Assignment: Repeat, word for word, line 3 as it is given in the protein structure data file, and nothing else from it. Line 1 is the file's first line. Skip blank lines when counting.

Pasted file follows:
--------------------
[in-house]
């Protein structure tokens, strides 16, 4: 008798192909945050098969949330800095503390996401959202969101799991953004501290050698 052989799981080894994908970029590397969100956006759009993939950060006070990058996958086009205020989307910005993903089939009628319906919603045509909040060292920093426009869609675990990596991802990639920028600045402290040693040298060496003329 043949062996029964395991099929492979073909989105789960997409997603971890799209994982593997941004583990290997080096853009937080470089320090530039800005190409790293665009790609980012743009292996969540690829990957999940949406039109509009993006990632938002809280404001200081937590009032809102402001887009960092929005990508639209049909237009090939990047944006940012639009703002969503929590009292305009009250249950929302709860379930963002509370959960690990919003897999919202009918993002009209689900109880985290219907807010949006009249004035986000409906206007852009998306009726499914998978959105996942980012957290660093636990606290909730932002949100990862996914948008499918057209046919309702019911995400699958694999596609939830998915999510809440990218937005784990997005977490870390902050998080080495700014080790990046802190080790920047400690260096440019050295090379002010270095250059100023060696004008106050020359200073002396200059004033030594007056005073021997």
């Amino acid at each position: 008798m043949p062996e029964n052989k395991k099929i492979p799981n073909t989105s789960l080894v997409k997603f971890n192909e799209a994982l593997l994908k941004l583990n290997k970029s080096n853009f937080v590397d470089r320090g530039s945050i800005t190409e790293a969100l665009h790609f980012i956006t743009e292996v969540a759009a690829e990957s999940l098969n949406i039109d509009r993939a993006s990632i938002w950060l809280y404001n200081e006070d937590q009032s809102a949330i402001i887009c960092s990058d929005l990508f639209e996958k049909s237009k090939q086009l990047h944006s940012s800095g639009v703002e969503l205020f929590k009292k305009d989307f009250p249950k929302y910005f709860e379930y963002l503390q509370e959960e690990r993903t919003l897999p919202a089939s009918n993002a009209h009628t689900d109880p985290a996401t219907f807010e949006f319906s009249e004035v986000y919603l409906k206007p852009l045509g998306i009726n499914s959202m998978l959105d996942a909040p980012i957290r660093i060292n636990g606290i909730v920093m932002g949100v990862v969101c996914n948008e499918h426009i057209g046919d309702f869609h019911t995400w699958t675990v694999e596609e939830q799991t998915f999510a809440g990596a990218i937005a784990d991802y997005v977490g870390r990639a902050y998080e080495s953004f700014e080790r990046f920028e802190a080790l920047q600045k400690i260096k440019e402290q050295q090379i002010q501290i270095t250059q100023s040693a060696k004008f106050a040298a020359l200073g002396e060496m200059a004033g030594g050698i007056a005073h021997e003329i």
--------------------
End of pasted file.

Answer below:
């Amino acid at each position: 008798m043949p062996e029964n052989k395991k099929i492979p799981n073909t989105s789960l080894v997409k997603f971890n192909e799209a994982l593997l994908k941004l583990n290997k970029s080096n853009f937080v590397d470089r320090g530039s945050i800005t190409e790293a969100l665009h790609f980012i956006t743009e292996v969540a759009a690829e990957s999940l098969n949406i039109d509009r993939a993006s990632i938002w950060l809280y404001n200081e006070d937590q009032s809102a949330i402001i887009c960092s990058d929005l990508f639209e996958k049909s237009k090939q086009l990047h944006s940012s800095g639009v703002e969503l205020f929590k009292k305009d989307f009250p249950k929302y910005f709860e379930y963002l503390q509370e959960e690990r993903t919003l897999p919202a089939s009918n993002a009209h009628t689900d109880p985290a996401t219907f807010e949006f319906s009249e004035v986000y919603l409906k206007p852009l045509g998306i009726n499914s959202m998978l959105d996942a909040p980012i957290r660093i060292n636990g606290i909730v920093m932002g949100v990862v969101c996914n948008e499918h426009i057209g046919d309702f869609h019911t995400w699958t675990v694999e596609e939830q799991t998915f999510a809440g990596a990218i937005a784990d991802y997005v977490g870390r990639a902050y998080e080495s953004f700014e080790r990046f920028e802190a080790l920047q600045k400690i260096k440019e402290q050295q090379i002010q501290i270095t250059q100023s040693a060696k004008f106050a040298a020359l200073g002396e060496m200059a004033g030594g050698i007056a005073h021997e003329i």